Room Without a Floor

1

The night before Yancey moved out of his house he called me twice, first to come over for a drink—I did—and second, hours after I’d left, to tell me we were going to destroy his house the next morning.

“What?”

“You heard me.”

“I don’t understand.”

Yancey mumbled, his voice tumbling away from me as though he was falling into a well.

“I can’t understand what you’re saying, Yancey.”

“Just be here at eight, Pitcher.” He hung up.

2

I found Yancey hugging the toilet in the first-floor bathroom. He wasn’t wearing a shirt, and a string of brownish saliva stuck to his lips and spindled into the bowl like a line of spider’s silk. The bumps of his spine protruded along his back, and I could see all the little muscles in his shoulders tense when he breathed.

“Yancey.”

“Not so loud, Pitcher.” He retched. “I may have had a few more drinks after you left.”

“So it would appear. But you’re awake.”

“I said eight and I meant eight.”

“So you’re still destroying your house, then.”

“No, we are.” He stood and brushed past me, wiping his mouth on his arm. “Come on. I unpacked a crowbar for you.”

3

“Where did you sleep?”

“On the floor.”

Yancey’s bedroom was the same robin’s-egg blue his parents painted it thirty years ago when they learned they were having a boy. The room was empty except for an unzipped duffel bag. Depressions in the carpet marked the spots where his furniture had sat.

“You could have stayed at my place.”

“What kind of owner would I be if I spent the last night I had in my house at someone else’s?”

“Well, technically you don’t really own the place anymore.”

Yancey gave me a sidelong look and handed me the crowbar, then pulled a ball peen hammer and a sledgehammer from his duffel bag.

“We’re really doing this?”

He grunted and swung the sledgehammer, smashing a hole the size of his hand in his closet door.

“Any rules?”

“Of course not,” Yancey said, knocking another hole through the door. Then, without hesitation, he turned and smashed the hammer into the wall, a cloud of drywall and plaster pouting out into the air when he pulled it back.

4

We met when my mother took me over to Yancey’s house, holding my hand and walking across the recently-cut grass that clung to my shoes. I don’t remember this first meeting, but I have a photograph of myself and Yancey, me a year younger than him, just learning to walk. In the photo I’m clinging to his hips, mid-tumble, and am about to pull him down with me. A copy of that photograph sat on an end table in Yancey’s house for a long time, but it disappeared after his mother died. Our mothers, so the story goes, watched Yancey and I fall into one another in a heap, laughed, and kept sipping their wine.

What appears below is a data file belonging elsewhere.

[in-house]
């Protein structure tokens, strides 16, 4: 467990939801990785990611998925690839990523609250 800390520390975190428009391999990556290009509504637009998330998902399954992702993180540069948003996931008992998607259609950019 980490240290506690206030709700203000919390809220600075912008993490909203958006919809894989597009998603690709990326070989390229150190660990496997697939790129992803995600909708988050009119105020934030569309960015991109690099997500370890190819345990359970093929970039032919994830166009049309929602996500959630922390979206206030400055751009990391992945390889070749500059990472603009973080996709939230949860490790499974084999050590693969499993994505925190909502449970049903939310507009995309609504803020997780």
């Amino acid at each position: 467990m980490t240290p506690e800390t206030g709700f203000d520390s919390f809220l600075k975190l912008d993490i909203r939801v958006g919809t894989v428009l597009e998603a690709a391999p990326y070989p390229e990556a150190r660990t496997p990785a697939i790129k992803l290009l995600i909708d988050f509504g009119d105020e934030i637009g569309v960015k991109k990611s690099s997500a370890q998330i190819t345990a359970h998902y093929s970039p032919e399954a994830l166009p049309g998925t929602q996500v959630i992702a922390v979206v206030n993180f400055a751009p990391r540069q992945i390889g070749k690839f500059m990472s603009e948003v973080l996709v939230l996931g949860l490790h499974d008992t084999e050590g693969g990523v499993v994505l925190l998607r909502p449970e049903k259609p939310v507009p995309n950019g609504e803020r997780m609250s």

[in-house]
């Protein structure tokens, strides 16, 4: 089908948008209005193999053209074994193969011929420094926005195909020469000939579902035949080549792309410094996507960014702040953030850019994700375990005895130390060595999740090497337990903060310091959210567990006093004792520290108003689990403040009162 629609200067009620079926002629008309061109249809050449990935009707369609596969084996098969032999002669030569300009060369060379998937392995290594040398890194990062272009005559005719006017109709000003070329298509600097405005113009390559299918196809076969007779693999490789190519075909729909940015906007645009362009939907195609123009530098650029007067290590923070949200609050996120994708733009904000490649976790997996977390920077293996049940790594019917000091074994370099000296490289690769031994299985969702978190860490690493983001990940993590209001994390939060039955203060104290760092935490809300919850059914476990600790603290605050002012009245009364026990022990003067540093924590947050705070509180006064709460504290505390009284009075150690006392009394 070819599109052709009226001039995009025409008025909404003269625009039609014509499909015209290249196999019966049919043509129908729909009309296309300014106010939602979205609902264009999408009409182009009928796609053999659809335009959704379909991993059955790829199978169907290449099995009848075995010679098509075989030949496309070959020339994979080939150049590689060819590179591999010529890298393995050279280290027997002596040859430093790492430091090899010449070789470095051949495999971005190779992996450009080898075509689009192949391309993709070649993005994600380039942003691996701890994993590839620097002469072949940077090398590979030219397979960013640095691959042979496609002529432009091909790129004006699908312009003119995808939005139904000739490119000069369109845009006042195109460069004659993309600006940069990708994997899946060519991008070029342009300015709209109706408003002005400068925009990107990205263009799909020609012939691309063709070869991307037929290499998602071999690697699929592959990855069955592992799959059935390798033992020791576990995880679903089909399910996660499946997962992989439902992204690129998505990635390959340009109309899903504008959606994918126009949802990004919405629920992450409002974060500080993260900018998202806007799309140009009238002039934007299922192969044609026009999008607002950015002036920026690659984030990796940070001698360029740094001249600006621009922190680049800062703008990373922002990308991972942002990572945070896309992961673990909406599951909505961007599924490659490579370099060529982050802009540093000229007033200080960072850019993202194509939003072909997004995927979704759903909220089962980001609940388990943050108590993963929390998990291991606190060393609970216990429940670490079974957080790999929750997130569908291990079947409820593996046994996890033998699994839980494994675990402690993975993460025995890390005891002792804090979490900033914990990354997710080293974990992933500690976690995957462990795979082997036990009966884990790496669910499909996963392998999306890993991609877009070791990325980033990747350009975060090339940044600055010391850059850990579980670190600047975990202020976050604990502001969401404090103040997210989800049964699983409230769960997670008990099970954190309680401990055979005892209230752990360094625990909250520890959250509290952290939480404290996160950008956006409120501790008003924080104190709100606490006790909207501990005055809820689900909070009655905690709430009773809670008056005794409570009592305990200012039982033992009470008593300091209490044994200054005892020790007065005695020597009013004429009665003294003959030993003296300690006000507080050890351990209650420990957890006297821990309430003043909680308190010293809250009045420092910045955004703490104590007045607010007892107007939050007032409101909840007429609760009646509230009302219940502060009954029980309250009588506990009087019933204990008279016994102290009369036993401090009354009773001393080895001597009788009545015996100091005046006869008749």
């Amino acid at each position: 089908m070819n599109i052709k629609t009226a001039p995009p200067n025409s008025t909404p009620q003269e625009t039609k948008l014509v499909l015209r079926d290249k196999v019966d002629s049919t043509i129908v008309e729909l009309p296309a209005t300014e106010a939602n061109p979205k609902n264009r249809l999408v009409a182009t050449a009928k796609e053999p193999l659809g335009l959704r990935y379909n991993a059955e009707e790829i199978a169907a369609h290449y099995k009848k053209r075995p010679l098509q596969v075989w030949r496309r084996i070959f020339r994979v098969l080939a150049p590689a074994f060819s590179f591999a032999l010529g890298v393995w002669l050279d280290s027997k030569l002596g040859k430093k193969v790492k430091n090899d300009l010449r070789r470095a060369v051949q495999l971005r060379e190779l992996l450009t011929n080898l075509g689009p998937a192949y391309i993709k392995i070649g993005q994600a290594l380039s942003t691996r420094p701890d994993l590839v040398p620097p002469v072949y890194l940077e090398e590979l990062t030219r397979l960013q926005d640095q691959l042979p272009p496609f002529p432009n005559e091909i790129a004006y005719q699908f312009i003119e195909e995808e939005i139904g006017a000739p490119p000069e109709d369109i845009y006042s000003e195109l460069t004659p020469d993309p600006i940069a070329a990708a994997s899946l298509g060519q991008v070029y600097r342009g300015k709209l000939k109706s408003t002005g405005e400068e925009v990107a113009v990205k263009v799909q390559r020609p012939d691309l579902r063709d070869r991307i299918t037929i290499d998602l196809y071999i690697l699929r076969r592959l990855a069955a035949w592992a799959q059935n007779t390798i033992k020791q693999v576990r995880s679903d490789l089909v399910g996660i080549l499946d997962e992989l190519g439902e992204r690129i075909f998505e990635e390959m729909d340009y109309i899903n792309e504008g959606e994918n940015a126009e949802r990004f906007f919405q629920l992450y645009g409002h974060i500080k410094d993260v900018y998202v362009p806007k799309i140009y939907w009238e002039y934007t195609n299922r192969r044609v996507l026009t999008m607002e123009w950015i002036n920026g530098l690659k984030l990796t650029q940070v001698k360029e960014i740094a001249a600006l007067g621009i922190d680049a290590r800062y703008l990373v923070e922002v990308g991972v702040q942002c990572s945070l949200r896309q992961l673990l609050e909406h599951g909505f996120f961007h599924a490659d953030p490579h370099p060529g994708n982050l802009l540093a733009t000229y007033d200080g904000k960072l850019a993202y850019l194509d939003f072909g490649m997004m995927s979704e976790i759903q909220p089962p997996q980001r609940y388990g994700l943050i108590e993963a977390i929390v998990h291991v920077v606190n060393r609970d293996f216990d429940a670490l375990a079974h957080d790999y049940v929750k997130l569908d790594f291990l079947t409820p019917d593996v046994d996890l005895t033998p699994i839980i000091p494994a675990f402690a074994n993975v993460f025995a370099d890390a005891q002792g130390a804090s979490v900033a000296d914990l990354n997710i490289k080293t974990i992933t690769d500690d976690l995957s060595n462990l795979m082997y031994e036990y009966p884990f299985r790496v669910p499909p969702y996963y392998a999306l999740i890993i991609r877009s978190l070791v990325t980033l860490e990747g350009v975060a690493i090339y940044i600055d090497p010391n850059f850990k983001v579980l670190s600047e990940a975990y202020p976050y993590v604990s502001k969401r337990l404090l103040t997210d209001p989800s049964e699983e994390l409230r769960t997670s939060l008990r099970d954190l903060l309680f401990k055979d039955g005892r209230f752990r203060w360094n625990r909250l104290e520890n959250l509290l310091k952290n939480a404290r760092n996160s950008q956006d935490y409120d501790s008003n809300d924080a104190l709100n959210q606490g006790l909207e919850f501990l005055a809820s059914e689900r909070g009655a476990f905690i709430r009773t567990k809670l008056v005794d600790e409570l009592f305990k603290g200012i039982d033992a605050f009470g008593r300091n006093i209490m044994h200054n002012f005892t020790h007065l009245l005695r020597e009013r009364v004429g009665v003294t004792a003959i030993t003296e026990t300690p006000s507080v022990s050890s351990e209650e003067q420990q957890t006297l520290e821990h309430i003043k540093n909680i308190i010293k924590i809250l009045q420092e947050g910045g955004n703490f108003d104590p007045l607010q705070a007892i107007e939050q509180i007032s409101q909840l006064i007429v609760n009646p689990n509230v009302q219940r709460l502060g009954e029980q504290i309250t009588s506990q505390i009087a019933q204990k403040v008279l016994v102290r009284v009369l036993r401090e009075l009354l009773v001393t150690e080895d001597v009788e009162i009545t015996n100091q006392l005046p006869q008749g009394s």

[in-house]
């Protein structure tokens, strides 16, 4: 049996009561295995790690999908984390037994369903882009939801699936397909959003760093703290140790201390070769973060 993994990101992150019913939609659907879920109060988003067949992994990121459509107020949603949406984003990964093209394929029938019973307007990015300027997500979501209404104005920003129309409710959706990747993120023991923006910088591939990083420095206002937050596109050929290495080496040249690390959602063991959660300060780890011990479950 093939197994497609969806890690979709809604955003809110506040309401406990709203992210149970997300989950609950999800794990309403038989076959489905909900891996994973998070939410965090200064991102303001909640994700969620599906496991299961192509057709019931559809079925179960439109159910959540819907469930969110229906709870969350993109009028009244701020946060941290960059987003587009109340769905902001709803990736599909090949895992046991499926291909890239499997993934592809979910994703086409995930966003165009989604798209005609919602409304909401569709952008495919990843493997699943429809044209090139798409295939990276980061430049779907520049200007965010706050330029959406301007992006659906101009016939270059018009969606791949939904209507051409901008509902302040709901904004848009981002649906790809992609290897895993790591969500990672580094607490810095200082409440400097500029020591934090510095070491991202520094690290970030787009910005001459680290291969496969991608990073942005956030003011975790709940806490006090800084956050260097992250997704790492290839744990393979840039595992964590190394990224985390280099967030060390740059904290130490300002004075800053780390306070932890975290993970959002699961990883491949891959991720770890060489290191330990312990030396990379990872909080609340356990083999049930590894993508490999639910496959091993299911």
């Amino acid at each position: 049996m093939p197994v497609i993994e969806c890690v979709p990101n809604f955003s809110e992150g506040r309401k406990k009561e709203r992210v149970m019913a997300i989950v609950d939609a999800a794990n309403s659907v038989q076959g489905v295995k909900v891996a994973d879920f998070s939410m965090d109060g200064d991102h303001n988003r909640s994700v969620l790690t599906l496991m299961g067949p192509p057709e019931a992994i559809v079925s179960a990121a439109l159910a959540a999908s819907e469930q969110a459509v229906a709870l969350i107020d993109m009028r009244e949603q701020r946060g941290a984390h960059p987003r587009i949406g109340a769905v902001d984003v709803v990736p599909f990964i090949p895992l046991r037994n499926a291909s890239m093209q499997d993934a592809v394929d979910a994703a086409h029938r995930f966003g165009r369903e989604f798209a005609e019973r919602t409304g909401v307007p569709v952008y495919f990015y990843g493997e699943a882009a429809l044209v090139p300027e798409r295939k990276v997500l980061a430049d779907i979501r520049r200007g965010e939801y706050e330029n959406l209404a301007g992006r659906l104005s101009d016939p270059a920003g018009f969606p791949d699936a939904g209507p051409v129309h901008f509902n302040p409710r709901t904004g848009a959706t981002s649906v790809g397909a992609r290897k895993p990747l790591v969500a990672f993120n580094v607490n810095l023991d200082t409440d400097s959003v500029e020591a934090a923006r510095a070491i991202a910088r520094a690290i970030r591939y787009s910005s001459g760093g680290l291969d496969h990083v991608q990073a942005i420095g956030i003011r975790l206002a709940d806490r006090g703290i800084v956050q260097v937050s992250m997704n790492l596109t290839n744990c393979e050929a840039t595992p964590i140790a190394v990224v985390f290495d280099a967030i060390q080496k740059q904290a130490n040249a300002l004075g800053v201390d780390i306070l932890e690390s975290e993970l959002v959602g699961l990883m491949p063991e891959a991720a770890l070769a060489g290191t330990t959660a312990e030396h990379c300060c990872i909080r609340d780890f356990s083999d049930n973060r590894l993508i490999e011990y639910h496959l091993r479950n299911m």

5

Yancey took the crowbar and tugged at the carpet until it was a frayed mess rolled up in the corner. I had to convince him to leave the subfloor in tact. I half-expected to find some relic from our childhood together stuffed down there; we’d spent many nights in this bedroom, me tucked into a sleeping bag on the floor while Yancey was on his bed, talking. He was fast with words, a stuttering whirlwind of vocabulary, and I could see his hands swirling in animation as he spoke, tossing shadows against the wall through the moonlight coming in the bare window. I imagined those joggled, asymmetrical shapes were acting out his words as he spoke, dark, one-dimension puppets on a dim stage hanging over him. Yancey would only shush himself if he heard the creaky floor outside his door whine when one of his parents walked by, and I would watch the shifting darkness through the crack beneath the door for their passing shapes.

“They’d kill me if they knew we were still awake.”

6

“Did I ever tell you that my father hit me?”

We were in his parents’ bedroom. The movers had complained about all the dust on the furniture and the fact that Yancey hadn’t removed the bedspread or his parents’ clothes from the dressers. He paid them each a hundred bucks to deal with it, telling them he didn’t care what happened to those things. He’d at least emptied the closet; I’d helped him carry the contents to his truck, and he’d dumped it all off at Good Will.

“Right here,” he said, standing where his parents’ bed had been. “When I was a kid he’d spank me if I did something wrong, and my crying would make him more upset. When I got older, he’d hit me with his knuckles on my thighs. When his wedding ring connected, that hurt bad.”

I swallowed, my mouth feeling like pennies, the metallic taste intermingled with my sweat.

7